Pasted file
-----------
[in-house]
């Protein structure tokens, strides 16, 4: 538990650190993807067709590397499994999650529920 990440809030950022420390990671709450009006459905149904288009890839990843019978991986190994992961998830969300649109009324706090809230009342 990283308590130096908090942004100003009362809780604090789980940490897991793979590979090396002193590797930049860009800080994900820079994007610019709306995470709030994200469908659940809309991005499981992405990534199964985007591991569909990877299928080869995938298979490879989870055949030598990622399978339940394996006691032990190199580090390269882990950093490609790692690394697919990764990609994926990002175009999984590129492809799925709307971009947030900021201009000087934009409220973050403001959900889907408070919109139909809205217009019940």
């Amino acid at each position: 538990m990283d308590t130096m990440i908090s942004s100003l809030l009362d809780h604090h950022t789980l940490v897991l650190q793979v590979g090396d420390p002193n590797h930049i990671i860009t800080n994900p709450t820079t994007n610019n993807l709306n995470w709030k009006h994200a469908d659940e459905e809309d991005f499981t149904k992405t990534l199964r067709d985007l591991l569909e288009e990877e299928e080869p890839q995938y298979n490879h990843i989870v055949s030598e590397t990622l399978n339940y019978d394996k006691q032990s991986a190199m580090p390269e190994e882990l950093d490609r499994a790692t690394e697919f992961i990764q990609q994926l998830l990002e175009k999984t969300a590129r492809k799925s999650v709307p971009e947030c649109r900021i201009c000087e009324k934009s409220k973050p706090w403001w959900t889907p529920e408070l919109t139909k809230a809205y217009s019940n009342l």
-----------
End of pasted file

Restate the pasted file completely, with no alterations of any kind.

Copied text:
[in-house]
């Protein structure tokens, strides 16, 4: 538990650190993807067709590397499994999650529920 990440809030950022420390990671709450009006459905149904288009890839990843019978991986190994992961998830969300649109009324706090809230009342 990283308590130096908090942004100003009362809780604090789980940490897991793979590979090396002193590797930049860009800080994900820079994007610019709306995470709030994200469908659940809309991005499981992405990534199964985007591991569909990877299928080869995938298979490879989870055949030598990622399978339940394996006691032990190199580090390269882990950093490609790692690394697919990764990609994926990002175009999984590129492809799925709307971009947030900021201009000087934009409220973050403001959900889907408070919109139909809205217009019940």
């Amino acid at each position: 538990m990283d308590t130096m990440i908090s942004s100003l809030l009362d809780h604090h950022t789980l940490v897991l650190q793979v590979g090396d420390p002193n590797h930049i990671i860009t800080n994900p709450t820079t994007n610019n993807l709306n995470w709030k009006h994200a469908d659940e459905e809309d991005f499981t149904k992405t990534l199964r067709d985007l591991l569909e288009e990877e299928e080869p890839q995938y298979n490879h990843i989870v055949s030598e590397t990622l399978n339940y019978d394996k006691q032990s991986a190199m580090p390269e190994e882990l950093d490609r499994a790692t690394e697919f992961i990764q990609q994926l998830l990002e175009k999984t969300a590129r492809k799925s999650v709307p971009e947030c649109r900021i201009c000087e009324k934009s409220k973050p706090w403001w959900t889907p529920e408070l919109t139909k809230a809205y217009s019940n009342l």